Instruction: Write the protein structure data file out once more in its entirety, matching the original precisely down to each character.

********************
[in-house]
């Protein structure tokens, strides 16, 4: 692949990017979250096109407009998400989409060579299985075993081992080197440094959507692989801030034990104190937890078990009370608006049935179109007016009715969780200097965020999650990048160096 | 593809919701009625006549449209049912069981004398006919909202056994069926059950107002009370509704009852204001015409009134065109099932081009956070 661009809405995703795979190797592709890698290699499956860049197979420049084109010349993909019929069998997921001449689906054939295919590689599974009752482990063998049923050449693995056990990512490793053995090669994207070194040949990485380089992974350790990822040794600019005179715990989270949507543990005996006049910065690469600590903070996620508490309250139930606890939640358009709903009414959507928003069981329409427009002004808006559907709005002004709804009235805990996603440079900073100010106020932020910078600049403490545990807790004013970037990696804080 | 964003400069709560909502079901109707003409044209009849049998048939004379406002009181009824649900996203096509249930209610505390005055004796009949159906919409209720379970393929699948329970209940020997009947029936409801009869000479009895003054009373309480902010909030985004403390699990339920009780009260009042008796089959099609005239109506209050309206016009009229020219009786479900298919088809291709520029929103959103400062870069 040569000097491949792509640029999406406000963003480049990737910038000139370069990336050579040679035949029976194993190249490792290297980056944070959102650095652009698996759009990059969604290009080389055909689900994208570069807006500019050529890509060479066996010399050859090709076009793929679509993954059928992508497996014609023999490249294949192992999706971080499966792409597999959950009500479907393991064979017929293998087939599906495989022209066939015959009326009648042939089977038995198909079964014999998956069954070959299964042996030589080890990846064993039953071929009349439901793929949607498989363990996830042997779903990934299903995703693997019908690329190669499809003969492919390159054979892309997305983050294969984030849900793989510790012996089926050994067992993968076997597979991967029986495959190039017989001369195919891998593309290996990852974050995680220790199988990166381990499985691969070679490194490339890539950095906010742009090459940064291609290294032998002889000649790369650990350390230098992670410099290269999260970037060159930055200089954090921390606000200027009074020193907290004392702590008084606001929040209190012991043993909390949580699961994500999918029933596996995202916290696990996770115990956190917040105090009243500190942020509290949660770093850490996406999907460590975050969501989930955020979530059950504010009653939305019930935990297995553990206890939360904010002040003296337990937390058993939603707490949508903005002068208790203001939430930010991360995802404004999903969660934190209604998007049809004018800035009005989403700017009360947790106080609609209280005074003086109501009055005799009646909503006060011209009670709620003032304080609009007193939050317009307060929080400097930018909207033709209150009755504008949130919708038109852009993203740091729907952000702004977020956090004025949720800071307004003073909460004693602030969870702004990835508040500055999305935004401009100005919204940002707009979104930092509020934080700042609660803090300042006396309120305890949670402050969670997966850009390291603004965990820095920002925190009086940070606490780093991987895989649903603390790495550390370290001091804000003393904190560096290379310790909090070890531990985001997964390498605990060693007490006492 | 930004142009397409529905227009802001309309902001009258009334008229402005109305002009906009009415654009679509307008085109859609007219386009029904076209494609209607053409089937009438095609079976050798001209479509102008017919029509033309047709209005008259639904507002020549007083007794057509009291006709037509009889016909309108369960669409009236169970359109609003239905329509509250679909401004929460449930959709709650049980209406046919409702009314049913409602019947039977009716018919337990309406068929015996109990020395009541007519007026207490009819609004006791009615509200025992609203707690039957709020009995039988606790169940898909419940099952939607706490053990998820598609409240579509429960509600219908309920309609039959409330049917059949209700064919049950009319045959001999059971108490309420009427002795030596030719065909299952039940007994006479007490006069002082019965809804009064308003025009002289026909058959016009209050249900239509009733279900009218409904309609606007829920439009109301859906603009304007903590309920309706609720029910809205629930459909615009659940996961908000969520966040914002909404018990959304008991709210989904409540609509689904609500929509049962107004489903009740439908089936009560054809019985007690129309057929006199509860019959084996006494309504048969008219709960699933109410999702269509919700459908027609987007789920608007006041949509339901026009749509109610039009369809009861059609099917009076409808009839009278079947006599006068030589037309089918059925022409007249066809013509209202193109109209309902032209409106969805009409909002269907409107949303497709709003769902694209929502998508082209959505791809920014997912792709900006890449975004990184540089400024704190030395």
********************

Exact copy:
[in-house]
């Protein structure tokens, strides 16, 4: 692949990017979250096109407009998400989409060579299985075993081992080197440094959507692989801030034990104190937890078990009370608006049935179109007016009715969780200097965020999650990048160096 | 593809919701009625006549449209049912069981004398006919909202056994069926059950107002009370509704009852204001015409009134065109099932081009956070 661009809405995703795979190797592709890698290699499956860049197979420049084109010349993909019929069998997921001449689906054939295919590689599974009752482990063998049923050449693995056990990512490793053995090669994207070194040949990485380089992974350790990822040794600019005179715990989270949507543990005996006049910065690469600590903070996620508490309250139930606890939640358009709903009414959507928003069981329409427009002004808006559907709005002004709804009235805990996603440079900073100010106020932020910078600049403490545990807790004013970037990696804080 | 964003400069709560909502079901109707003409044209009849049998048939004379406002009181009824649900996203096509249930209610505390005055004796009949159906919409209720379970393929699948329970209940020997009947029936409801009869000479009895003054009373309480902010909030985004403390699990339920009780009260009042008796089959099609005239109506209050309206016009009229020219009786479900298919088809291709520029929103959103400062870069 040569000097491949792509640029999406406000963003480049990737910038000139370069990336050579040679035949029976194993190249490792290297980056944070959102650095652009698996759009990059969604290009080389055909689900994208570069807006500019050529890509060479066996010399050859090709076009793929679509993954059928992508497996014609023999490249294949192992999706971080499966792409597999959950009500479907393991064979017929293998087939599906495989022209066939015959009326009648042939089977038995198909079964014999998956069954070959299964042996030589080890990846064993039953071929009349439901793929949607498989363990996830042997779903990934299903995703693997019908690329190669499809003969492919390159054979892309997305983050294969984030849900793989510790012996089926050994067992993968076997597979991967029986495959190039017989001369195919891998593309290996990852974050995680220790199988990166381990499985691969070679490194490339890539950095906010742009090459940064291609290294032998002889000649790369650990350390230098992670410099290269999260970037060159930055200089954090921390606000200027009074020193907290004392702590008084606001929040209190012991043993909390949580699961994500999918029933596996995202916290696990996770115990956190917040105090009243500190942020509290949660770093850490996406999907460590975050969501989930955020979530059950504010009653939305019930935990297995553990206890939360904010002040003296337990937390058993939603707490949508903005002068208790203001939430930010991360995802404004999903969660934190209604998007049809004018800035009005989403700017009360947790106080609609209280005074003086109501009055005799009646909503006060011209009670709620003032304080609009007193939050317009307060929080400097930018909207033709209150009755504008949130919708038109852009993203740091729907952000702004977020956090004025949720800071307004003073909460004693602030969870702004990835508040500055999305935004401009100005919204940002707009979104930092509020934080700042609660803090300042006396309120305890949670402050969670997966850009390291603004965990820095920002925190009086940070606490780093991987895989649903603390790495550390370290001091804000003393904190560096290379310790909090070890531990985001997964390498605990060693007490006492 | 930004142009397409529905227009802001309309902001009258009334008229402005109305002009906009009415654009679509307008085109859609007219386009029904076209494609209607053409089937009438095609079976050798001209479509102008017919029509033309047709209005008259639904507002020549007083007794057509009291006709037509009889016909309108369960669409009236169970359109609003239905329509509250679909401004929460449930959709709650049980209406046919409702009314049913409602019947039977009716018919337990309406068929015996109990020395009541007519007026207490009819609004006791009615509200025992609203707690039957709020009995039988606790169940898909419940099952939607706490053990998820598609409240579509429960509600219908309920309609039959409330049917059949209700064919049950009319045959001999059971108490309420009427002795030596030719065909299952039940007994006479007490006069002082019965809804009064308003025009002289026909058959016009209050249900239509009733279900009218409904309609606007829920439009109301859906603009304007903590309920309706609720029910809205629930459909615009659940996961908000969520966040914002909404018990959304008991709210989904409540609509689904609500929509049962107004489903009740439908089936009560054809019985007690129309057929006199509860019959084996006494309504048969008219709960699933109410999702269509919700459908027609987007789920608007006041949509339901026009749509109610039009369809009861059609099917009076409808009839009278079947006599006068030589037309089918059925022409007249066809013509209202193109109209309902032209409106969805009409909002269907409107949303497709709003769902694209929502998508082209959505791809920014997912792709900006890449975004990184540089400024704190030395």